One of the major events on the annual Southern fine art photography calendar is the annual SlowExposures juried show and general photography festival held in and around Concord, in Pike County, Georgia in September.
The folks who run SlowExposures describe it as "A Juried Exhibition Celebrating Photography of the Rural South," but it is in fact much, much more. In addition to the show itself, there are the satellite shows, the portfolio review, the discussions and seminars with distinguished photographers, the parties, and the black tie Ball.
The whole thing adds up to a major celebration of photography in the American South, well worthy of the notice its gotten nationally in recent years from the New York press, including CNN, Elizabeth Avedon, and the New Yorker magazine.
Here's a History of SlowExposures, especially in the early days.
Last year, 2012, was the 10th annual SlowExposures show. As people do when they realize they have been doing something, and doing it successfully, for a significant period of time, the folks at SlowExposures decided to have a retrospective of the history of their enterprise, a special show drawing together work from all of their previous shows, to be held at the Whiskey Bonding Barn.
So, there you are. Where else can you go to a major photography show in a building called the Whiskey Bonding Barn? A building that has its own website? And in a field in rural Georgia, at that?
But what was important was what was inside, which consisted of work by a group of photographers who attend to the rural South, and with some success, photographers who had made art and found meaning in the fields and forests and small towns of the part of the South that is still most in transition from the hardscrabble world of nineteenth and early twentieth centuries to the glittering postmodern worlds of internationally interconnected cities like Atlanta and Charlotte and Miami and Dallas.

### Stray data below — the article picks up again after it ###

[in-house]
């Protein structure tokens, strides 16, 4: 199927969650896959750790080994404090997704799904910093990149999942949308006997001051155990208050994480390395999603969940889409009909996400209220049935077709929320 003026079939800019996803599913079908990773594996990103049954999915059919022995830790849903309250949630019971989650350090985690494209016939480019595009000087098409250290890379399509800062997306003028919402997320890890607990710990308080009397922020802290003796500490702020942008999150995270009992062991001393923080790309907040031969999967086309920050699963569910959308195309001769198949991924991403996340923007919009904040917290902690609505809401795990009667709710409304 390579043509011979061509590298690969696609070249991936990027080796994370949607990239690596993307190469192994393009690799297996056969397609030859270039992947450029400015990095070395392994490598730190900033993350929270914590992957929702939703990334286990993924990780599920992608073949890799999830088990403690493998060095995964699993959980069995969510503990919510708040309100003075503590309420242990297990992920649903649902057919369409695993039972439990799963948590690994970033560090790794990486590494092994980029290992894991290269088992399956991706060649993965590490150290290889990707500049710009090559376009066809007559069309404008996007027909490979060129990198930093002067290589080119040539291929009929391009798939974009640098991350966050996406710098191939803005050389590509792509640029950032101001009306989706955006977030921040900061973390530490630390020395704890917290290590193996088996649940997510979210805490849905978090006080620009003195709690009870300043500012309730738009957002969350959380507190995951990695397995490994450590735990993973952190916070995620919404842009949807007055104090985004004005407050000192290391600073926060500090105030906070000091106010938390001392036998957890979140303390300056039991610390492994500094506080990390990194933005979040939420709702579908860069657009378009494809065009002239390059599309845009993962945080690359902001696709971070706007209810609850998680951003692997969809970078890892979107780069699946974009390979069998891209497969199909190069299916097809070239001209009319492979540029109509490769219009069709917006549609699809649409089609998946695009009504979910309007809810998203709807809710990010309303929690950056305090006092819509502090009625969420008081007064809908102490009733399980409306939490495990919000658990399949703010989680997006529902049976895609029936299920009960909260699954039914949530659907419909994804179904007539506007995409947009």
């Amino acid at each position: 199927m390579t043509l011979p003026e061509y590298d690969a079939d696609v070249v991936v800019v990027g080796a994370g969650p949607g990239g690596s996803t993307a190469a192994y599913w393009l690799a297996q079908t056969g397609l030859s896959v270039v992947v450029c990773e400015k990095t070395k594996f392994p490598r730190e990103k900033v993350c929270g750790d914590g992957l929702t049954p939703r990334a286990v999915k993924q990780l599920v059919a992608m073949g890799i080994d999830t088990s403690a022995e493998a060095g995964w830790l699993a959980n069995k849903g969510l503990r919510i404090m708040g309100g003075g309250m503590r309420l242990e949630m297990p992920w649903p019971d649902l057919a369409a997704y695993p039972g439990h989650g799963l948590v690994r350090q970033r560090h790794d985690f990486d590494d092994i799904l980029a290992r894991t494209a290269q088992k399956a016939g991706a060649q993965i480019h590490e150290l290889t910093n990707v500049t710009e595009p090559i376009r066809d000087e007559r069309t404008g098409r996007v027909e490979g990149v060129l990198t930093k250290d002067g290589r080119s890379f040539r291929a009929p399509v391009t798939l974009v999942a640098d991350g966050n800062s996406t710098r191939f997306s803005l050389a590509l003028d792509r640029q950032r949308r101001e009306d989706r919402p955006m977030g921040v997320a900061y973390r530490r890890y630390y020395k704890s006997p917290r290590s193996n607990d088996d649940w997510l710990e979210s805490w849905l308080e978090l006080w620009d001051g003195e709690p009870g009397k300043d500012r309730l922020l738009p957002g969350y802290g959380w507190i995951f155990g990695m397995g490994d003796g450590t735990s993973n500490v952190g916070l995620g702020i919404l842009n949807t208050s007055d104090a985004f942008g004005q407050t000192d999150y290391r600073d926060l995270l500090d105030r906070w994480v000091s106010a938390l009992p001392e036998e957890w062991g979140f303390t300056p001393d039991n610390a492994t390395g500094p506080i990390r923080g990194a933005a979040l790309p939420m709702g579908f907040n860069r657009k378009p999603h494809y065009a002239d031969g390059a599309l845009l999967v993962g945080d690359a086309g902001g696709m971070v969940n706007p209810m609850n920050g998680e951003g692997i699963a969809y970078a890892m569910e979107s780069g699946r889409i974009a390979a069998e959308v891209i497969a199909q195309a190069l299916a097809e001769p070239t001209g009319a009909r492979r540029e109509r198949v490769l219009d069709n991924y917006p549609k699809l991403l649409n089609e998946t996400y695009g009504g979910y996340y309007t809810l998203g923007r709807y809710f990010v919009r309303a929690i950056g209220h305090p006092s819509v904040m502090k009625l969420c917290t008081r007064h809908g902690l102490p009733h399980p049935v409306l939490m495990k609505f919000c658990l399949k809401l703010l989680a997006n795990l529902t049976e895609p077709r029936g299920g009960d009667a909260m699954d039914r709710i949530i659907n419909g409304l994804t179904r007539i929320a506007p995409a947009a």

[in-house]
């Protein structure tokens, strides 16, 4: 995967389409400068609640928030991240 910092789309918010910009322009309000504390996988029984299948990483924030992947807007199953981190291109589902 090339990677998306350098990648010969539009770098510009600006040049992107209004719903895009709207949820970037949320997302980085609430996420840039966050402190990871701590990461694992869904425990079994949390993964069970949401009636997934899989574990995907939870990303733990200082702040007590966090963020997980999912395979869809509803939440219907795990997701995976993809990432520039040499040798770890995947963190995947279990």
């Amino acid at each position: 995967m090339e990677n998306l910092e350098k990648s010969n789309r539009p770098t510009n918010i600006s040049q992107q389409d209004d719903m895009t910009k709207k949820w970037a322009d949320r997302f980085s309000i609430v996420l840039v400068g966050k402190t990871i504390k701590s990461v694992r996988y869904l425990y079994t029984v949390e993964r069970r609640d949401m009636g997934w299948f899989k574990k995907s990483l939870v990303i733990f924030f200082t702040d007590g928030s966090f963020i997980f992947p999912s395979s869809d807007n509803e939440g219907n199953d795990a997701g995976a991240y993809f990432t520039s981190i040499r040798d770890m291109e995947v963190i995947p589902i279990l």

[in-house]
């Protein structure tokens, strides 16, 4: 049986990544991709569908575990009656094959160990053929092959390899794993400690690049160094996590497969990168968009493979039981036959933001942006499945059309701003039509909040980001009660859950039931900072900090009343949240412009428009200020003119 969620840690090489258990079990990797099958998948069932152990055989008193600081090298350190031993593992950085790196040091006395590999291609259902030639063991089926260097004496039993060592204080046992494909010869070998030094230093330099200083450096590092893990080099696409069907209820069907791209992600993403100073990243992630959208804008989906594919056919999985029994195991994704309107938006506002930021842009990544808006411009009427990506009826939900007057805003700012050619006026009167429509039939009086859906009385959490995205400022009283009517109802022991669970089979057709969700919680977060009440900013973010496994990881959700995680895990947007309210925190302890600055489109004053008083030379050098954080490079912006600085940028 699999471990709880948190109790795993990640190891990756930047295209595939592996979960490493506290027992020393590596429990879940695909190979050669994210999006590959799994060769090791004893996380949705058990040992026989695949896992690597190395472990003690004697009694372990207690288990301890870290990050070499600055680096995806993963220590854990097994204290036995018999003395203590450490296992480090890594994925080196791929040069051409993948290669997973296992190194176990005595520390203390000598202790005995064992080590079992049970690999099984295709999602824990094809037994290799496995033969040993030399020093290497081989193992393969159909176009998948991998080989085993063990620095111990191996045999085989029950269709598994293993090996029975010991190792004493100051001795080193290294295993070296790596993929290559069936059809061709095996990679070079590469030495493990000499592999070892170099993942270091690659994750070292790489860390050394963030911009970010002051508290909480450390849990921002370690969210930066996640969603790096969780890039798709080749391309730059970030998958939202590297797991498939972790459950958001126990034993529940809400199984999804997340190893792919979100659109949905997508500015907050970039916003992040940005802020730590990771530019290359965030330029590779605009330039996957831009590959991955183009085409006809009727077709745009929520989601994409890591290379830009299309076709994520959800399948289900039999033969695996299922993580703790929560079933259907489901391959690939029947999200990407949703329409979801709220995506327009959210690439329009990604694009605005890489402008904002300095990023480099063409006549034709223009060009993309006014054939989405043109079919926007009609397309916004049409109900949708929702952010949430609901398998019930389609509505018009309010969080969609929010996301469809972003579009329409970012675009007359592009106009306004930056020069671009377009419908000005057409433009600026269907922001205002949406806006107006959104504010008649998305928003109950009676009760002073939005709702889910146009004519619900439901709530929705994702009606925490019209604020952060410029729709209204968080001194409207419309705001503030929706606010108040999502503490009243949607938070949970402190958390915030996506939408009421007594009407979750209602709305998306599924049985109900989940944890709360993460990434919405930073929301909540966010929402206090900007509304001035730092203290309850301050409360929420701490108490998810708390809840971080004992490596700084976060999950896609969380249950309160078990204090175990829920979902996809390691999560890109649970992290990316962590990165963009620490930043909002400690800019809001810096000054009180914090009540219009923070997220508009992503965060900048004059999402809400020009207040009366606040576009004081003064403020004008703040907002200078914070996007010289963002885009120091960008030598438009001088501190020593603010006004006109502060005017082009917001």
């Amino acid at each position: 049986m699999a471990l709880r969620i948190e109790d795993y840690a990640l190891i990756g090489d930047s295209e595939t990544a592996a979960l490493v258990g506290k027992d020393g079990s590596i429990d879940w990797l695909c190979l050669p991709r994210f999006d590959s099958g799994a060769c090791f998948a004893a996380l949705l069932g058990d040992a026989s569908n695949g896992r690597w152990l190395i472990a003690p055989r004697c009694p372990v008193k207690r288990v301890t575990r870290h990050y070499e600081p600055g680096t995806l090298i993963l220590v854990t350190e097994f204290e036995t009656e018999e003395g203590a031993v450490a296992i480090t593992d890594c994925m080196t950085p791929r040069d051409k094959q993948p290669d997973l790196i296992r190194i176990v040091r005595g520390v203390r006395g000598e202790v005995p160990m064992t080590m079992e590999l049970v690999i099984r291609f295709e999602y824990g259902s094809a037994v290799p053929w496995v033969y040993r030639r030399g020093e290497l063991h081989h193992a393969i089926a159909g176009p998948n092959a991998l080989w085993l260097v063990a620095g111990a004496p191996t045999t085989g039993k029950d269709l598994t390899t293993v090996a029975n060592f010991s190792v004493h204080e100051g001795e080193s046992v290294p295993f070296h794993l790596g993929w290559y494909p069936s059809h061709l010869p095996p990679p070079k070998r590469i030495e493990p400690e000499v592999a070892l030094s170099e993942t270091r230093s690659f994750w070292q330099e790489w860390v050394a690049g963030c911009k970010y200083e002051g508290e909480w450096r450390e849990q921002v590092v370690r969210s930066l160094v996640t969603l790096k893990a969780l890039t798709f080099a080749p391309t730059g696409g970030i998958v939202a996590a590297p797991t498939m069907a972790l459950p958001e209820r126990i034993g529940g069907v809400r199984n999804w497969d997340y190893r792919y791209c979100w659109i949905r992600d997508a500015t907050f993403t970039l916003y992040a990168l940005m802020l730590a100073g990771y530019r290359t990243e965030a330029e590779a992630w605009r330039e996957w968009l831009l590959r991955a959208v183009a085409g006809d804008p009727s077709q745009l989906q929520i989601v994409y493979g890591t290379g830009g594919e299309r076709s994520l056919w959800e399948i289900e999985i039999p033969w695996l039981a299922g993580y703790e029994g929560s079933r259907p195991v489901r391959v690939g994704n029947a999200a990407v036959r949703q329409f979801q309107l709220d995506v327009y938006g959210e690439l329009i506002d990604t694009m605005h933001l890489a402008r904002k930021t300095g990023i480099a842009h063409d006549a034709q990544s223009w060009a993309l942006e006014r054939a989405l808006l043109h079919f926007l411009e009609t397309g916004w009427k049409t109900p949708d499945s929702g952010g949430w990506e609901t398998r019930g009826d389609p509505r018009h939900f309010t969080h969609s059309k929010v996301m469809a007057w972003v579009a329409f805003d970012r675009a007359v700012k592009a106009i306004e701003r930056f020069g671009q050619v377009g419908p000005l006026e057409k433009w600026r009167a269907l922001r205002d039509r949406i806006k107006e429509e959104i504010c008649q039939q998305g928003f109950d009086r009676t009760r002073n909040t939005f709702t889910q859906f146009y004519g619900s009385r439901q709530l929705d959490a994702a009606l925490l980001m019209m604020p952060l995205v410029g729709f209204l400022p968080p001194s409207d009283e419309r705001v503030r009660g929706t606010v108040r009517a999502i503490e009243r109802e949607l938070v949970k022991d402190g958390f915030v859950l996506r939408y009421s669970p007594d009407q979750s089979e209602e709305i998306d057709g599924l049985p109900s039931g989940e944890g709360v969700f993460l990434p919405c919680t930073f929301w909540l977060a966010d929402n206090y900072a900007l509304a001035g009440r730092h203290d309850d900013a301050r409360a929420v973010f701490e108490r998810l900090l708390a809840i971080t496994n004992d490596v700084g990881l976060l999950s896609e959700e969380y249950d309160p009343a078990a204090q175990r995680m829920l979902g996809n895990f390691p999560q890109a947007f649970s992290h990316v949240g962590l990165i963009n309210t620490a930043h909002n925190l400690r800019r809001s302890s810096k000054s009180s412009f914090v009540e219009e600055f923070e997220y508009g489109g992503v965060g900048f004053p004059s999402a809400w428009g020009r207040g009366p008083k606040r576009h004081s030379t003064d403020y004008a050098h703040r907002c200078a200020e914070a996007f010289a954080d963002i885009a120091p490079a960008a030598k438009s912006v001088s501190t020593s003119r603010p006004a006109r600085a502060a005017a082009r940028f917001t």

The folks chosen for this show are worthy of being known to us precisely because they have worked successfully in the part of the South where past and present and future intersect most vividly, where the conflicts and contradictions and tragedies as well as the triumphs and the joys and the celebrations are the most distinctively Southern.
And here they are, with links to their websites when I can find them.
Amy E. Davison
An impressive community of folks! Here's what Mr. Bennette had to say about the event.
Congratulations to all these folks, and especially to Nancy and Chris and all the folks who make SlowExposures possible. Everyone interested in photography and in the American South is much in your debt.